Texas’ cattle herd numbers continue to shrink, but calf prices remain strong, according to a Texas A&M AgriLife Extension Service expert.

Three Black Angus calves huddle near a white-faced cow.
Calf prices are expected to climb once Texas cattle producers are convinced the drought is over and begin rebuilding their herds. (Texas A&M AgriLife photo by Michael Miller)

Future cattle prices could hinge on weather and subsequent grazing availability and/or input costs, such as grain., said David Anderson, Ph.D., AgriLife Extension livestock marketing economist, Bryan-College Station. Retail beef prices could be influenced by beef imports and the largest amount of beef in cold storage since 2016.

However, future cattle and beef prices hinge on long-term size of the U.S. herd, Anderson said.

Calf prices remain strong, and the market experienced recent increases, but Anderson expects herds to continue to shrink in 2023. He expects calf and beef prices to climb, but it could be 2024 before the market pushes them toward new records.

“We’re getting there in terms of fewer animals and calves, but demand for cattle and beef hasn’t been subject to a supply-demand imbalance that could really impact prices,” he said.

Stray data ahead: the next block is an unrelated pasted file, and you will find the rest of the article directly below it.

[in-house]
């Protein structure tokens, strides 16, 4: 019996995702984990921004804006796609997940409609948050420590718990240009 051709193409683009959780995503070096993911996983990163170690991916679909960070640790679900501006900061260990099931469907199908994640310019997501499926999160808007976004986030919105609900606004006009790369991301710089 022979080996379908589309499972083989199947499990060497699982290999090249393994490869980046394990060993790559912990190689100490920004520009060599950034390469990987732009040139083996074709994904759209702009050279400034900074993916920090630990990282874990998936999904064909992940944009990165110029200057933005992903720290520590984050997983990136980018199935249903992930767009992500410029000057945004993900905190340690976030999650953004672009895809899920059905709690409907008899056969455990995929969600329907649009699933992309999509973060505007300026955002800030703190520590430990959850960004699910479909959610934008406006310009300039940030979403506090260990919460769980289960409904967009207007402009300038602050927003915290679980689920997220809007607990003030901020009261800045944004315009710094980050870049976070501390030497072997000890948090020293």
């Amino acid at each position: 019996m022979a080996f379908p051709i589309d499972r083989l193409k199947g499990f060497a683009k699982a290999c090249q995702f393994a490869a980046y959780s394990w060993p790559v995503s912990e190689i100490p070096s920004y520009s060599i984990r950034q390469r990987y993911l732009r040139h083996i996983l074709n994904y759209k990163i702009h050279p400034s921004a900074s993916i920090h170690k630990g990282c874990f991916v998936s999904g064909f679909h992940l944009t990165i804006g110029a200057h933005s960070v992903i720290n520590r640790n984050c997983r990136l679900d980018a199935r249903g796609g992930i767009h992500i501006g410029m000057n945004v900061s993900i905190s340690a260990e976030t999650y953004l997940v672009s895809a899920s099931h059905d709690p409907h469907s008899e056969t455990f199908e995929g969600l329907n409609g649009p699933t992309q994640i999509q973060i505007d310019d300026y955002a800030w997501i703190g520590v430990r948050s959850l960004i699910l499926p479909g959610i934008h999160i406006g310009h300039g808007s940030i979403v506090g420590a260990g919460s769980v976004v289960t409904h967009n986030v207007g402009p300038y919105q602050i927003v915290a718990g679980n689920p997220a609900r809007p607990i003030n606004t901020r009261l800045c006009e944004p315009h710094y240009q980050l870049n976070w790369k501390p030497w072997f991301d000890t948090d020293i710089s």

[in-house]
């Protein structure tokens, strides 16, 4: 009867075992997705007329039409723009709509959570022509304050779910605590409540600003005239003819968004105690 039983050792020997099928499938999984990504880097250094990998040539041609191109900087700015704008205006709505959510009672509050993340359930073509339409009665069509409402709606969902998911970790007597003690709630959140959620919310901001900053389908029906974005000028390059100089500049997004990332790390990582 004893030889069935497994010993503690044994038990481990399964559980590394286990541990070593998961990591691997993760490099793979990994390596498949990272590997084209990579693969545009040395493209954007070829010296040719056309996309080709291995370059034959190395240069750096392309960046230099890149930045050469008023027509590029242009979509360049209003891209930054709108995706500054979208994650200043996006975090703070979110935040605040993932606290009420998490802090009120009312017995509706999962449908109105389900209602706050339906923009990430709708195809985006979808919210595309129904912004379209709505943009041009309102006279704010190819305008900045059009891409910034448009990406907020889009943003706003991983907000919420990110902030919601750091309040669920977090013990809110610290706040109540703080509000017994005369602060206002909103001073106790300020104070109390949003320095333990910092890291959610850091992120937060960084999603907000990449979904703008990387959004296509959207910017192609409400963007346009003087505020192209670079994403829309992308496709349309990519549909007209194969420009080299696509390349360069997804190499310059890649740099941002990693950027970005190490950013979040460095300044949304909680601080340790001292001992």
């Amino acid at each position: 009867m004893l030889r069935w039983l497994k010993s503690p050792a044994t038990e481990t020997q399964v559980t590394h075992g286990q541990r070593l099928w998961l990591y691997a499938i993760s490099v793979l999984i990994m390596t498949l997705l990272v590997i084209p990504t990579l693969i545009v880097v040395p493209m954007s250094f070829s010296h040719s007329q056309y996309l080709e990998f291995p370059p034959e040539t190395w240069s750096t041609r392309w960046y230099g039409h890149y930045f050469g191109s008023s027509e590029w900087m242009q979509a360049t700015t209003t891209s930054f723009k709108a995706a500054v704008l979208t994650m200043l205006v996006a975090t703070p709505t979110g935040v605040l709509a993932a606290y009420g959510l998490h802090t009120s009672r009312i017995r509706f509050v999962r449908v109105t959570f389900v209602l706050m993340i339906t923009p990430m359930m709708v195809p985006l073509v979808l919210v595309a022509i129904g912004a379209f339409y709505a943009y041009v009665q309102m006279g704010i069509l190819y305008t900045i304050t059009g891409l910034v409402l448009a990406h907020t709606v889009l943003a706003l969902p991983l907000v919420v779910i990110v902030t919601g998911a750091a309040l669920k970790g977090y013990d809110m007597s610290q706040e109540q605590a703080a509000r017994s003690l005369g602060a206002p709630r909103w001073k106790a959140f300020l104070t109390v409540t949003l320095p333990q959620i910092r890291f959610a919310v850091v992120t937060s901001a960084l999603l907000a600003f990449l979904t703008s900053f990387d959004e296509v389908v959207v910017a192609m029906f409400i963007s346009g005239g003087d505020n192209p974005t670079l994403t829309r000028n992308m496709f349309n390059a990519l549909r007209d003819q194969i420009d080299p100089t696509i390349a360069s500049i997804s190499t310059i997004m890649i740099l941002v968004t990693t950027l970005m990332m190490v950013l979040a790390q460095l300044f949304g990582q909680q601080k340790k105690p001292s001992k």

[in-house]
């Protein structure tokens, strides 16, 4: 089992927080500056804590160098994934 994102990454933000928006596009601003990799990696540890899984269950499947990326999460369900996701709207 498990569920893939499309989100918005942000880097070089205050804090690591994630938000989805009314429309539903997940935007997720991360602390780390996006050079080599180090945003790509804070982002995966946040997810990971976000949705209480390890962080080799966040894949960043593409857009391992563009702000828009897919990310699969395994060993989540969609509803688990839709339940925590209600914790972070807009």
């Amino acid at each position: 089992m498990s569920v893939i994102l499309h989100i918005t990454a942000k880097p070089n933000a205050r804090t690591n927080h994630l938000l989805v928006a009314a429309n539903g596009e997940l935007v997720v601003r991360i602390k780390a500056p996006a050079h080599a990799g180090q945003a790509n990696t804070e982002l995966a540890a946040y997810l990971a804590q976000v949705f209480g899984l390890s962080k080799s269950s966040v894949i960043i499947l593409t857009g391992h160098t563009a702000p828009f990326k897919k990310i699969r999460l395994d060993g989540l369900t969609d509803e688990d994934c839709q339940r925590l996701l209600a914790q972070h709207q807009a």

Calf prices stay strong, consumer demand steady

So far, there has been no real change in beef demand, Anderson said. A record amount of beef – 28.3 billion pounds – was produced in 2022 on the heels of deeper than usual herd culling by Texas ranchers, according to the U.S. Department of Agriculture. The agency also reported 544 million pounds of beef in cold storage, which is the second highest since tracking began in 1973.

Demand for hamburgers and steaks remains steady despite inflation and interest rate hikes by the Federal Reserve, which have slowed the economy. But Anderson said he wonders at what point might consumer demand for beef decline as shoppers look for cheaper options and how any decline might impact cattle prices.

Calf prices in the Southern Plains market were $2.31 per pound compared to $2 the same time last year and the five-year average of $1.69 per pound for 500–600-pound calves. They were even higher – $2.42 per pound – at the 400–500-pound weight class compared to $2.16 per pound last year and the five-year average of $1.87 per pound. 

Feedlots are buying steers amid strong cutout value, Anderson said. Cutout relates to the value average across seven major primal cuts, including chuck, loins, ribs and briskets, at wholesale.

Cutout values were relatively flat – $2.76 per pound – compared to $2.70 per pound in 2022, but 30% higher than the five-year average of $2.12 per pound. Anderson said retail beef prices were down slightly compared to last year.

“People are still buying beef, and that’s a good thing,” he said. “We had a lot of beef out there this past year, and the runups in calf prices at that point were related to higher production costs in relation to calf prices.”

Market imbalance likely leads to higher calf and beef prices